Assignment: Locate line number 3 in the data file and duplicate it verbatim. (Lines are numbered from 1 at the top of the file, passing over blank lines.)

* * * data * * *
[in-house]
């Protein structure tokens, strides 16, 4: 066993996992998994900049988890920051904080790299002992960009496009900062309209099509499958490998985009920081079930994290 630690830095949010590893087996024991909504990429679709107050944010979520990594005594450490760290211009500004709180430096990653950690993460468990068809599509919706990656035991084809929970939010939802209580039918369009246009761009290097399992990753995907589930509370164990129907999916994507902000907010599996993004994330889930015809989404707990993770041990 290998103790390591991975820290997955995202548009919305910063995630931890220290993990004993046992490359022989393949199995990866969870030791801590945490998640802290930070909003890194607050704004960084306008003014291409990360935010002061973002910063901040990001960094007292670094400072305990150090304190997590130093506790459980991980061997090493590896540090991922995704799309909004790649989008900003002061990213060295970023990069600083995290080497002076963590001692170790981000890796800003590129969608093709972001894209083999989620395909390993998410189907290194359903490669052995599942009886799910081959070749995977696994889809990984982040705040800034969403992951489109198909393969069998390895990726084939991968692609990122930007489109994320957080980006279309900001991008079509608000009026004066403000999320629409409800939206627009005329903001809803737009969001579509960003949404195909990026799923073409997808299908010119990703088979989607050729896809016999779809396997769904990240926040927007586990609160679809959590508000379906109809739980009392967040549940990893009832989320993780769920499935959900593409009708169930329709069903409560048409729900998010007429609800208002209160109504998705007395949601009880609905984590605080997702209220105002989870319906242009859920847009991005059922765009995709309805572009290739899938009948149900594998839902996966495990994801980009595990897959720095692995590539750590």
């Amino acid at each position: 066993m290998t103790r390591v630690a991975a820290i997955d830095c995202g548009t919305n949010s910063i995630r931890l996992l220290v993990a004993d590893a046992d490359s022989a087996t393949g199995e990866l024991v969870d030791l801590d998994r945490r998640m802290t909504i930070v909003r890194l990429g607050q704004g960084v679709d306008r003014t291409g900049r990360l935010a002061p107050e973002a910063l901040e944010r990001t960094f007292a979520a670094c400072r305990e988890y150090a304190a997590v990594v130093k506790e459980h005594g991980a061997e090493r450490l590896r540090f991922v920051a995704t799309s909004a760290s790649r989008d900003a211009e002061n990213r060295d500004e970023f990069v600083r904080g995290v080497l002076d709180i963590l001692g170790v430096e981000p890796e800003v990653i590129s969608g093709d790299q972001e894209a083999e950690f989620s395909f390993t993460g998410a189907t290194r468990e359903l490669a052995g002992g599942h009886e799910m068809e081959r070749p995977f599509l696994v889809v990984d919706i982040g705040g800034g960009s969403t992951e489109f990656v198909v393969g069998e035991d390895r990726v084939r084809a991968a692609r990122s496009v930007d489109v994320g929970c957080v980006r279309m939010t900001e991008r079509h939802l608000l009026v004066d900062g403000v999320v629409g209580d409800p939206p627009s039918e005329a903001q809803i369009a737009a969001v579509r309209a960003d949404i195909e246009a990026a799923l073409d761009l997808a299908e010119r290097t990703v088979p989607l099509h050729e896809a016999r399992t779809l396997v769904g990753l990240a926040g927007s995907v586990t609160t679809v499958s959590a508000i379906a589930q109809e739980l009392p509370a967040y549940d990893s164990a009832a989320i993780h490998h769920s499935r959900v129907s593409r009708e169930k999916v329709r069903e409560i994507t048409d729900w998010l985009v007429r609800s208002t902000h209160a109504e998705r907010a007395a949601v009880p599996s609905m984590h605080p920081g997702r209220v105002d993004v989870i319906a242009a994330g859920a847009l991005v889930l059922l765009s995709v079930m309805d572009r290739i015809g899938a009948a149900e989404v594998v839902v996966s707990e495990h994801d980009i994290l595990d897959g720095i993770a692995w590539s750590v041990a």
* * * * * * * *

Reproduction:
């Amino acid at each position: 066993m290998t103790r390591v630690a991975a820290i997955d830095c995202g548009t919305n949010s910063i995630r931890l996992l220290v993990a004993d590893a046992d490359s022989a087996t393949g199995e990866l024991v969870d030791l801590d998994r945490r998640m802290t909504i930070v909003r890194l990429g607050q704004g960084v679709d306008r003014t291409g900049r990360l935010a002061p107050e973002a910063l901040e944010r990001t960094f007292a979520a670094c400072r305990e988890y150090a304190a997590v990594v130093k506790e459980h005594g991980a061997e090493r450490l590896r540090f991922v920051a995704t799309s909004a760290s790649r989008d900003a211009e002061n990213r060295d500004e970023f990069v600083r904080g995290v080497l002076d709180i963590l001692g170790v430096e981000p890796e800003v990653i590129s969608g093709d790299q972001e894209a083999e950690f989620s395909f390993t993460g998410a189907t290194r468990e359903l490669a052995g002992g599942h009886e799910m068809e081959r070749p995977f599509l696994v889809v990984d919706i982040g705040g800034g960009s969403t992951e489109f990656v198909v393969g069998e035991d390895r990726v084939r084809a991968a692609r990122s496009v930007d489109v994320g929970c957080v980006r279309m939010t900001e991008r079509h939802l608000l009026v004066d900062g403000v999320v629409g209580d409800p939206p627009s039918e005329a903001q809803i369009a737009a969001v579509r309209a960003d949404i195909e246009a990026a799923l073409d761009l997808a299908e010119r290097t990703v088979p989607l099509h050729e896809a016999r399992t779809l396997v769904g990753l990240a926040g927007s995907v586990t609160t679809v499958s959590a508000i379906a589930q109809e739980l009392p509370a967040y549940d990893s164990a009832a989320i993780h490998h769920s499935r959900v129907s593409r009708e169930k999916v329709r069903e409560i994507t048409d729900w998010l985009v007429r609800s208002t902000h209160a109504e998705r907010a007395a949601v009880p599996s609905m984590h605080p920081g997702r209220v105002d993004v989870i319906a242009a994330g859920a847009l991005v889930l059922l765009s995709v079930m309805d572009r290739i015809g899938a009948a149900e989404v594998v839902v996966s707990e495990h994801d980009i994290l595990d897959g720095i993770a692995w590539s750590v041990a």